MGW Group, Inc. v.Vivian Kavroudakis dba Staci's Cookie Bouquet
Claim Number: FA0112000102861
Complainant is MGW Group, Inc., Plano, TX (“Complainant”) represented by Pamela Ratliff, of Baker Botts LLP. Respondent is Vivian Kavroudakis dba Staci's Cookie Bouquet, Hartford, CT (“Respondent”) represented by Martin Clayman, of Clayman, Markowitz, Tapper & Baram LLC.
REGISTRAR AND DISPUTED DOMAIN NAME
The domain name at issue is <staciscookiebouquet.com>, registered with Tucows, Inc.
The undersigned certifies that he has acted independently and impartially and to the best of his knowledge, has no known conflict in serving as Panelist in this proceeding.
James A. Carmody, Esq., as Panelist.
Complainant submitted a Complaint to the National Arbitration Forum (the “Forum”) electronically on December 13, 2001; the Forum received a hard copy of the Complaint on December 14, 2001.
On December 13, 2001, Tucows, Inc. confirmed by e-mail to the Forum that the domain name <staciscookiebouquet.com> is registered with Tucows, Inc. and that Respondent is the current registrant of the name. Tucows, Inc. has verified that Respondent is bound by the Tucows, Inc. registration agreement and has thereby agreed to resolve domain-name disputes brought by third parties in accordance with ICANN’s Uniform Domain Name Dispute Resolution Policy (the “Policy”).
On December 17, 2001, a Notification of Complaint and Commencement of Administrative Proceeding (the “Commencement Notification”), setting a deadline of January 7, 2002 by which Respondent could file a Response to the Complaint, was transmitted to Respondent via e-mail, post and fax, to all entities and persons listed on Respondent’s registration as technical, administrative and billing contacts, and to firstname.lastname@example.org by e-mail.
Having received no Response from Respondent, using the same contact details and methods as were used for the Commencement Notification, the Forum transmitted to the parties a Notification of Respondent Default.
On January 28, 2002, pursuant to Complainant’s request to have the dispute decided by a single-member Panel, the Forum appointed James A. Carmody, Esq., as Panelist.
Having reviewed the communications records, the Administrative Panel (the “Panel”) finds that the Forum has discharged its responsibility under Paragraph 2(a) of the Rules for Uniform Domain Name Dispute Resolution Policy (the “Rules”) “to employ reasonably available means calculated to achieve actual notice to Respondent.” Therefore, the Panel may issue its Decision based on the documents submitted and in accordance with the ICANN Policy, ICANN Rules, the Forum’s Supplemental Rules and any rules and principles of law that the Panel deems applicable, without the benefit of any Response from Respondent.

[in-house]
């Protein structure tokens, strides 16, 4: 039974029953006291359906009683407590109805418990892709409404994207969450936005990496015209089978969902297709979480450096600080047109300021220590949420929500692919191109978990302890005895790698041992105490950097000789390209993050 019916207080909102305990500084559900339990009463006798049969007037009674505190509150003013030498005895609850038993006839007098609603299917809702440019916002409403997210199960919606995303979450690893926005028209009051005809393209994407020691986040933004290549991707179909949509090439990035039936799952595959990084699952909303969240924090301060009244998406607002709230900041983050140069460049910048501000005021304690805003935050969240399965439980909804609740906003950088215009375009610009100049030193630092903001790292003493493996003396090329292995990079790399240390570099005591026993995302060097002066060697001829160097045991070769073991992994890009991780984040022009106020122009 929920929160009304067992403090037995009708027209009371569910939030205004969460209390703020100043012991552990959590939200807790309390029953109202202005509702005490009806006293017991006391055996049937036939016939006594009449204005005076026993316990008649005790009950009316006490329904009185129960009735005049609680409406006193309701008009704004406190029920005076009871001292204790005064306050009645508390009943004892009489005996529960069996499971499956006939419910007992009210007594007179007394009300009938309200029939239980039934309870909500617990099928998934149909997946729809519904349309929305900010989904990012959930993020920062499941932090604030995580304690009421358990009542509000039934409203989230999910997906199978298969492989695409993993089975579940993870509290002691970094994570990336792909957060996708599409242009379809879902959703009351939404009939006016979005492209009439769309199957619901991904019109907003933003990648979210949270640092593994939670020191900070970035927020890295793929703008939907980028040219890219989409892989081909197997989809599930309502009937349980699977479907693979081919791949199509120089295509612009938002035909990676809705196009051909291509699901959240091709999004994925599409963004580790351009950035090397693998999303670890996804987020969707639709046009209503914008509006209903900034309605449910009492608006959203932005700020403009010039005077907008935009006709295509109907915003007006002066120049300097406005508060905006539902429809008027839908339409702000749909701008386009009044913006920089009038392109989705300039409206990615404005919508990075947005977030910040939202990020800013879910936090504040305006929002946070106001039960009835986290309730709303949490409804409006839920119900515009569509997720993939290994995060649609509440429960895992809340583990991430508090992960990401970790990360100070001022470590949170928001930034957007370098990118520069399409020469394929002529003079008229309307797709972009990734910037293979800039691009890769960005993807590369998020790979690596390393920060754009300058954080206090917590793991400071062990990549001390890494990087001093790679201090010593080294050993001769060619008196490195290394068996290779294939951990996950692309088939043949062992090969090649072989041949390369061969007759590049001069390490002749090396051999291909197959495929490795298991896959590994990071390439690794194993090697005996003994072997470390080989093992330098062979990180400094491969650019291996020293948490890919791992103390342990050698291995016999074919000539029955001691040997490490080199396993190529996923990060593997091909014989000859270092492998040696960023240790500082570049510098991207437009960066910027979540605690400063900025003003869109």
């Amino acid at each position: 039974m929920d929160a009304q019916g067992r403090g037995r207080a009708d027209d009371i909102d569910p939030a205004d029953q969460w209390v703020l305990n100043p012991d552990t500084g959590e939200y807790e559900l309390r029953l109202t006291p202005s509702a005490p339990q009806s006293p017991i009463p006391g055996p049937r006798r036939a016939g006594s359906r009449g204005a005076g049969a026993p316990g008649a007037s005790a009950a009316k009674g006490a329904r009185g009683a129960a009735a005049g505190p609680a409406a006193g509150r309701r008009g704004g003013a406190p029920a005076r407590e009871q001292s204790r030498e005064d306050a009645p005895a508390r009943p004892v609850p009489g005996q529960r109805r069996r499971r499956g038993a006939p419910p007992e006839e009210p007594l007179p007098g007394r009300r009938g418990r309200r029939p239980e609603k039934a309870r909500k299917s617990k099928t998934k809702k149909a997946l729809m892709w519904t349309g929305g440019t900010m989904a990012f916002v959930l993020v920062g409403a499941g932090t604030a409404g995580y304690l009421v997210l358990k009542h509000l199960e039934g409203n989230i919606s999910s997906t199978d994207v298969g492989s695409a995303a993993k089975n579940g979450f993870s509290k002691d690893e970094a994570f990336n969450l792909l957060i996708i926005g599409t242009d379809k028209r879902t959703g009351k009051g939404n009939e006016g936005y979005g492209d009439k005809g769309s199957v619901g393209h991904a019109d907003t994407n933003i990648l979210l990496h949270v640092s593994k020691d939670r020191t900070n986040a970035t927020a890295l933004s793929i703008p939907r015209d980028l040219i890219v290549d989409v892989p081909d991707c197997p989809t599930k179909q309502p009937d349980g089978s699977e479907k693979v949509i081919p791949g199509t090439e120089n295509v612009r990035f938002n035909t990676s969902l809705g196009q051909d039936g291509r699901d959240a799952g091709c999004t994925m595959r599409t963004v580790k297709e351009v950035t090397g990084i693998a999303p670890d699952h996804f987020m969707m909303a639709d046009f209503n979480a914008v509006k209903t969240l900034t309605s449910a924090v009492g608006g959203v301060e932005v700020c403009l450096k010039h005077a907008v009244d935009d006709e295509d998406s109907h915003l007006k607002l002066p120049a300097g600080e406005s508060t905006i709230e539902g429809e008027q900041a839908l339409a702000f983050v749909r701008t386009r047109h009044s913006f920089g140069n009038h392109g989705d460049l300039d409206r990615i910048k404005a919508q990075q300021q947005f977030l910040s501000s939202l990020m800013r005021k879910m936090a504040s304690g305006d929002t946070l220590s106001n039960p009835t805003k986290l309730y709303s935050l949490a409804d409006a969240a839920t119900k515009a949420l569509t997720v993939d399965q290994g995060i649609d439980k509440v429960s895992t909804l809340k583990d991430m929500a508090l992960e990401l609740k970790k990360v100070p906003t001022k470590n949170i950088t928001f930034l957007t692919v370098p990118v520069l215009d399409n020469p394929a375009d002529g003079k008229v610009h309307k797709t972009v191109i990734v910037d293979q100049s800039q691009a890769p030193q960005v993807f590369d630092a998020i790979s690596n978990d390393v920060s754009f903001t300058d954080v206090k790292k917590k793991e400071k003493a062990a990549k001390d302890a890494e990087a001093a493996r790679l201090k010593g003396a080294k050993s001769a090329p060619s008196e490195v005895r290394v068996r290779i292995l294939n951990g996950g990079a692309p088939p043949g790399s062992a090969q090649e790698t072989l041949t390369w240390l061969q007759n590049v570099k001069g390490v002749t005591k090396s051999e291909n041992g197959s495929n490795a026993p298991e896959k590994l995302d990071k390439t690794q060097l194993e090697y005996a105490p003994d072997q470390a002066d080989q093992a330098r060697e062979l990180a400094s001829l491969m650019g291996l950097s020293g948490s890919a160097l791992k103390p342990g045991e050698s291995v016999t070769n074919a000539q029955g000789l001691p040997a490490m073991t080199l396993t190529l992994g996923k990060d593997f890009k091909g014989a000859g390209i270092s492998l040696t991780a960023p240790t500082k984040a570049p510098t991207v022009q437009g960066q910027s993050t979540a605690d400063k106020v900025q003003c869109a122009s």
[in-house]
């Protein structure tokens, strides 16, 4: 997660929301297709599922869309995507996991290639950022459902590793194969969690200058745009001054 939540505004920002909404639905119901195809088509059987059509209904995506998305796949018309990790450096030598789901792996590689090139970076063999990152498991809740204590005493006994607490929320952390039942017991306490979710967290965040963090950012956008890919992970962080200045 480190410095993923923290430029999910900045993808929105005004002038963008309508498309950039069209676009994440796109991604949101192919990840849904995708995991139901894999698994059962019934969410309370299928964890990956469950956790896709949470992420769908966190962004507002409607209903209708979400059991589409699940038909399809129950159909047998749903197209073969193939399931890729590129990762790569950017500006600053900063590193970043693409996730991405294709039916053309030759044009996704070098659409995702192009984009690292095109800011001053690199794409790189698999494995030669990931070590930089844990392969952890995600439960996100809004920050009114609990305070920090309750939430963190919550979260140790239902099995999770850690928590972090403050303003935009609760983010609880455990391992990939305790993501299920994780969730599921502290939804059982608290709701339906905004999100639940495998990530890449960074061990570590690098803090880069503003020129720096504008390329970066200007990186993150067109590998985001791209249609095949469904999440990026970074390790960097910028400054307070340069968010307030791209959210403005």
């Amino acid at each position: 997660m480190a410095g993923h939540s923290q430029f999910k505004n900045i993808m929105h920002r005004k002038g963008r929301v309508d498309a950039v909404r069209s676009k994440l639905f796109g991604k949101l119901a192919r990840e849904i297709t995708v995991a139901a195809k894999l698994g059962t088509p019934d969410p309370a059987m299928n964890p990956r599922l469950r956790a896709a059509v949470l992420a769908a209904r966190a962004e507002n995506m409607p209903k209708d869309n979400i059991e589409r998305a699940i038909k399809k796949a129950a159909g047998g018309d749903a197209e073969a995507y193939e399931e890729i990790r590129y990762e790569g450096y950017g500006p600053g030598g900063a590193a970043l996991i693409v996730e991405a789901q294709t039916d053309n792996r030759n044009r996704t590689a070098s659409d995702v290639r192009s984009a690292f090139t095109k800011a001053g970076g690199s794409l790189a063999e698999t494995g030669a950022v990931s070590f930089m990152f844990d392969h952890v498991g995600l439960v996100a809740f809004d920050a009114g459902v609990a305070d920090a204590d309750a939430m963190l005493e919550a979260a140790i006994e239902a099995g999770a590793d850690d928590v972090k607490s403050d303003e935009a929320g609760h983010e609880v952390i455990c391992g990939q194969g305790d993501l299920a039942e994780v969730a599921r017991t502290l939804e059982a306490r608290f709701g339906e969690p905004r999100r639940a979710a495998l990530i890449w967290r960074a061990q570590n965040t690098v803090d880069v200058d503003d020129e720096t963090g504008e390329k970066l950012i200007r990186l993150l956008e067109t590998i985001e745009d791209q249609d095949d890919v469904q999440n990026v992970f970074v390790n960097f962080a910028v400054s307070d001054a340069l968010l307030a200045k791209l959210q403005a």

Complainant requests that the domain name be transferred from the Respondent to the Complainant.
The <staciscookiebouquet.com> domain name is confusingly similar to Complainant's COOKIE BOUQUET mark.
Respondent has no rights or legitimate interests in the disputed domain name.
Respondent registered and used the disputed domain name in bad faith.
Respondent failed to submit a Response.
Since 1983, Complainant has used the COOKIE BOUQUET mark in commerce in relation to its specialty cookie gift arrangements, decorated cookies and gourmet cookies. Complainant sells its cookies in shops and over the Internet at <cookiebouquet.com>. Gross sales for the year were approximately $57,000,000. Complainant spends almost two million dollars a year on advertising and public relations.
Complainant's franchise has won several awards for excellence and is consistently rated as one of the nation’s best franchises. Complainant, due to its professionally designed and decorated cookies, was granted a license by Disney to feature its characters on its decorated cookies. Through its extensive advertising and promotion, Complainant has established a large amount of good will and is well-known among consumers and through out the retail cookie business.
ten U.S. Trademark Registrations for its family of
COOKIE BOUQUET marks. Complainant asserts that Due to its extensive advertising and long, continuous use of the family of COOKIE BOUQUET marks, the marks have acquired secondary meaning with the consuming public such that consumers associate the mark with Complainant and its professional cookie products.
Respondent registered the <staciscookiebouquet.com> domain name on February 21, 2001. Complainant's investigation revealed that Respondent operates a retail cookie store in Hartford, Connecticut and also sells cookies over the Internet at the disputed domain name. In July, 2001 Respondent agreed to stop using the disputed domain name. Respondent did not stop but merely changed the heading of the website so that it no longer reads "Staci's Cookie Bouquet".
Paragraph 15(a) of the Rules instructs this Panel to “decide a complaint on the basis of the statements and documents submitted in accordance with the Policy, these Rules and any rules and principles of law that it deems applicable.”
In view of Respondent's failure to submit a Response, the Panel shall decide this administrative proceeding on the basis of the Complainant's undisputed representations pursuant to paragraphs 5(e), 14(a) and 15(a) of the Rules and draw such inferences it considers appropriate pursuant to paragraph 14(b) of the Rules.
Paragraph 4(a) of the Policy requires that the Complainant must prove each of the following three elements to obtain an order that a domain name should be cancelled or transferred:
(1) the domain name registered by the Respondent is identical or confusingly similar to a trademark or service mark in which the Complainant has rights; and